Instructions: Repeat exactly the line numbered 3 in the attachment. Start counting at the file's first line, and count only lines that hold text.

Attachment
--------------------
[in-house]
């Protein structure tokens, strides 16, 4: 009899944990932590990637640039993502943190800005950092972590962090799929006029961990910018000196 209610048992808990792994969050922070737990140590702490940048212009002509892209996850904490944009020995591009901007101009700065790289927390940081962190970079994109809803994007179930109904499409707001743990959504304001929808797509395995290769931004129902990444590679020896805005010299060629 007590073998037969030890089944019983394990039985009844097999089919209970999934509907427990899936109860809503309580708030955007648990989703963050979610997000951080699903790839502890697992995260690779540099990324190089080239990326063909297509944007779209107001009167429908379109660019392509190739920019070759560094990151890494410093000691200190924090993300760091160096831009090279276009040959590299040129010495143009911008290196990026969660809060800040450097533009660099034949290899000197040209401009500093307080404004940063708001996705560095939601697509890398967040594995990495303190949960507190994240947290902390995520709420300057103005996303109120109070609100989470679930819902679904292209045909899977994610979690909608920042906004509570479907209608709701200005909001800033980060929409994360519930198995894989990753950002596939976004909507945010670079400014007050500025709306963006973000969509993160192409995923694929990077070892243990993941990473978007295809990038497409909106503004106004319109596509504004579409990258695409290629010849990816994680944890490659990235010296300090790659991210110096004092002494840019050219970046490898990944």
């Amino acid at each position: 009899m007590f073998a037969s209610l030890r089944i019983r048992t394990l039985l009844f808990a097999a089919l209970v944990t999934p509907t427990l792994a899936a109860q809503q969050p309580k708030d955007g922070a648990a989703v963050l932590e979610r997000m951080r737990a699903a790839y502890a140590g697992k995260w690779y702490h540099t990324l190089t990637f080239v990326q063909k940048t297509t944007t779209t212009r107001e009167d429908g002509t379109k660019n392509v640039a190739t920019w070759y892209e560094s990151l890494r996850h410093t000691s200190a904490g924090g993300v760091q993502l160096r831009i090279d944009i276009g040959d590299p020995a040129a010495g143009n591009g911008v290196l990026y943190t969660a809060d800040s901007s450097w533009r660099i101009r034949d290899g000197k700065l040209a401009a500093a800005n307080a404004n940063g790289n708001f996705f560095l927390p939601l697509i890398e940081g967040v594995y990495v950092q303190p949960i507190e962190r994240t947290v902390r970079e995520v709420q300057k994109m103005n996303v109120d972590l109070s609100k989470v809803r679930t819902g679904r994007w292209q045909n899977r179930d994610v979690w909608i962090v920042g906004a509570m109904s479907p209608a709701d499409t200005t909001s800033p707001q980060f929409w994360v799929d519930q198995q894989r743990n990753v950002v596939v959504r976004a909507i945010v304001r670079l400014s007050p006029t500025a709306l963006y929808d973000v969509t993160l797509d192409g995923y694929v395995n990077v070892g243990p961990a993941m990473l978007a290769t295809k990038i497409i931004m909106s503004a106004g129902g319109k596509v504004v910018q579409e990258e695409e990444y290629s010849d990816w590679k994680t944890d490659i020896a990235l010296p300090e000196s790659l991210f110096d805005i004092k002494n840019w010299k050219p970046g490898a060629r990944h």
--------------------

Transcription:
């Amino acid at each position: 009899m007590f073998a037969s209610l030890r089944i019983r048992t394990l039985l009844f808990a097999a089919l209970v944990t999934p509907t427990l792994a899936a109860q809503q969050p309580k708030d955007g922070a648990a989703v963050l932590e979610r997000m951080r737990a699903a790839y502890a140590g697992k995260w690779y702490h540099t990324l190089t990637f080239v990326q063909k940048t297509t944007t779209t212009r107001e009167d429908g002509t379109k660019n392509v640039a190739t920019w070759y892209e560094s990151l890494r996850h410093t000691s200190a904490g924090g993300v760091q993502l160096r831009i090279d944009i276009g040959d590299p020995a040129a010495g143009n591009g911008v290196l990026y943190t969660a809060d800040s901007s450097w533009r660099i101009r034949d290899g000197k700065l040209a401009a500093a800005n307080a404004n940063g790289n708001f996705f560095l927390p939601l697509i890398e940081g967040v594995y990495v950092q303190p949960i507190e962190r994240t947290v902390r970079e995520v709420q300057k994109m103005n996303v109120d972590l109070s609100k989470v809803r679930t819902g679904r994007w292209q045909n899977r179930d994610v979690w909608i962090v920042g906004a509570m109904s479907p209608a709701d499409t200005t909001s800033p707001q980060f929409w994360v799929d519930q198995q894989r743990n990753v950002v596939v959504r976004a909507i945010v304001r670079l400014s007050p006029t500025a709306l963006y929808d973000v969509t993160l797509d192409g995923y694929v395995n990077v070892g243990p961990a993941m990473l978007a290769t295809k990038i497409i931004m909106s503004a106004g129902g319109k596509v504004v910018q579409e990258e695409e990444y290629s010849d990816w590679k994680t944890d490659i020896a990235l010296p300090e000196s790659l991210f110096d805005i004092k002494n840019w010299k050219p970046g490898a060629r990944h």